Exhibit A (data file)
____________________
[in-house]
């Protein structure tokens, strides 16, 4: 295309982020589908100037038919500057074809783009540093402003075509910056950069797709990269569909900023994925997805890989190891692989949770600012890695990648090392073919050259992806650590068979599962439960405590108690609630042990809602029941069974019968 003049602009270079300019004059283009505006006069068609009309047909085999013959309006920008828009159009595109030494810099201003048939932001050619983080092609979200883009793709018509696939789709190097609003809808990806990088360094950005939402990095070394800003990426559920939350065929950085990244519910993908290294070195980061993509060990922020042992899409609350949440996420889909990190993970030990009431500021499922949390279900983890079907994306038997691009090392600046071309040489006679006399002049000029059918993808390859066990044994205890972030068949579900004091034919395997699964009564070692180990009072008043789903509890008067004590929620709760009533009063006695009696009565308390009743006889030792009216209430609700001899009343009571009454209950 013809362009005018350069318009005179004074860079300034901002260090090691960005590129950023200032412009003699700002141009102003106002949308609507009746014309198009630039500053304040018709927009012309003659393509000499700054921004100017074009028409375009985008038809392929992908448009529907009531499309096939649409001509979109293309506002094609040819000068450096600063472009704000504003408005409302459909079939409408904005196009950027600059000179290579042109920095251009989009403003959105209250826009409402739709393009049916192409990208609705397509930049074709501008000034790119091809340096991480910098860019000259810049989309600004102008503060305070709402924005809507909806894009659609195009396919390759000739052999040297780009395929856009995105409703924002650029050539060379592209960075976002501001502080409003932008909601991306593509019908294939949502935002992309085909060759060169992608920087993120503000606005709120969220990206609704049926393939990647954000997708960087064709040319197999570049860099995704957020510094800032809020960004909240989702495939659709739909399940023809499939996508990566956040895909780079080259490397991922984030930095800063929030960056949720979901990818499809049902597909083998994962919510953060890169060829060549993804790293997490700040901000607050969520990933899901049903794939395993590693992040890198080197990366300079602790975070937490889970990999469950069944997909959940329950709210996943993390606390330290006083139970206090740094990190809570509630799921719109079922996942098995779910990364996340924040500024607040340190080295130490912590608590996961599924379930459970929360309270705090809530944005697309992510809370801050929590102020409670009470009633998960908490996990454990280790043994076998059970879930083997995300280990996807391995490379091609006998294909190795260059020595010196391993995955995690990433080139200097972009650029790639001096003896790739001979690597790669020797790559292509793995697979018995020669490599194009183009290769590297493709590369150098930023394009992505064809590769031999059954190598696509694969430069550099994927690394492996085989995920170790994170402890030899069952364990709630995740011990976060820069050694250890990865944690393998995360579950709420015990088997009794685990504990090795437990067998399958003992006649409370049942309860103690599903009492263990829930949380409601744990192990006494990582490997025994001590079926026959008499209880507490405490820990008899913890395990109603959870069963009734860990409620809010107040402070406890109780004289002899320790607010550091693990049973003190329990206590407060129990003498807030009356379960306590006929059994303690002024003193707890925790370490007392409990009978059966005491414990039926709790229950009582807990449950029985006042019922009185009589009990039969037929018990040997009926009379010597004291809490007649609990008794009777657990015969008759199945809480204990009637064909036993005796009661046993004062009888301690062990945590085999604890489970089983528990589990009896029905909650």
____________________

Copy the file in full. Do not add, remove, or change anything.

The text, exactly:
[in-house]
């Protein structure tokens, strides 16, 4: 295309982020589908100037038919500057074809783009540093402003075509910056950069797709990269569909900023994925997805890989190891692989949770600012890695990648090392073919050259992806650590068979599962439960405590108690609630042990809602029941069974019968 003049602009270079300019004059283009505006006069068609009309047909085999013959309006920008828009159009595109030494810099201003048939932001050619983080092609979200883009793709018509696939789709190097609003809808990806990088360094950005939402990095070394800003990426559920939350065929950085990244519910993908290294070195980061993509060990922020042992899409609350949440996420889909990190993970030990009431500021499922949390279900983890079907994306038997691009090392600046071309040489006679006399002049000029059918993808390859066990044994205890972030068949579900004091034919395997699964009564070692180990009072008043789903509890008067004590929620709760009533009063006695009696009565308390009743006889030792009216209430609700001899009343009571009454209950 013809362009005018350069318009005179004074860079300034901002260090090691960005590129950023200032412009003699700002141009102003106002949308609507009746014309198009630039500053304040018709927009012309003659393509000499700054921004100017074009028409375009985008038809392929992908448009529907009531499309096939649409001509979109293309506002094609040819000068450096600063472009704000504003408005409302459909079939409408904005196009950027600059000179290579042109920095251009989009403003959105209250826009409402739709393009049916192409990208609705397509930049074709501008000034790119091809340096991480910098860019000259810049989309600004102008503060305070709402924005809507909806894009659609195009396919390759000739052999040297780009395929856009995105409703924002650029050539060379592209960075976002501001502080409003932008909601991306593509019908294939949502935002992309085909060759060169992608920087993120503000606005709120969220990206609704049926393939990647954000997708960087064709040319197999570049860099995704957020510094800032809020960004909240989702495939659709739909399940023809499939996508990566956040895909780079080259490397991922984030930095800063929030960056949720979901990818499809049902597909083998994962919510953060890169060829060549993804790293997490700040901000607050969520990933899901049903794939395993590693992040890198080197990366300079602790975070937490889970990999469950069944997909959940329950709210996943993390606390330290006083139970206090740094990190809570509630799921719109079922996942098995779910990364996340924040500024607040340190080295130490912590608590996961599924379930459970929360309270705090809530944005697309992510809370801050929590102020409670009470009633998960908490996990454990280790043994076998059970879930083997995300280990996807391995490379091609006998294909190795260059020595010196391993995955995690990433080139200097972009650029790639001096003896790739001979690597790669020797790559292509793995697979018995020669490599194009183009290769590297493709590369150098930023394009992505064809590769031999059954190598696509694969430069550099994927690394492996085989995920170790994170402890030899069952364990709630995740011990976060820069050694250890990865944690393998995360579950709420015990088997009794685990504990090795437990067998399958003992006649409370049942309860103690599903009492263990829930949380409601744990192990006494990582490997025994001590079926026959008499209880507490405490820990008899913890395990109603959870069963009734860990409620809010107040402070406890109780004289002899320790607010550091693990049973003190329990206590407060129990003498807030009356379960306590006929059994303690002024003193707890925790370490007392409990009978059966005491414990039926709790229950009582807990449950029985006042019922009185009589009990039969037929018990040997009926009379010597004291809490007649609990008794009777657990015969008759199945809480204990009637064909036993005796009661046993004062009888301690062990945590085999604890489970089983528990589990009896029905909650």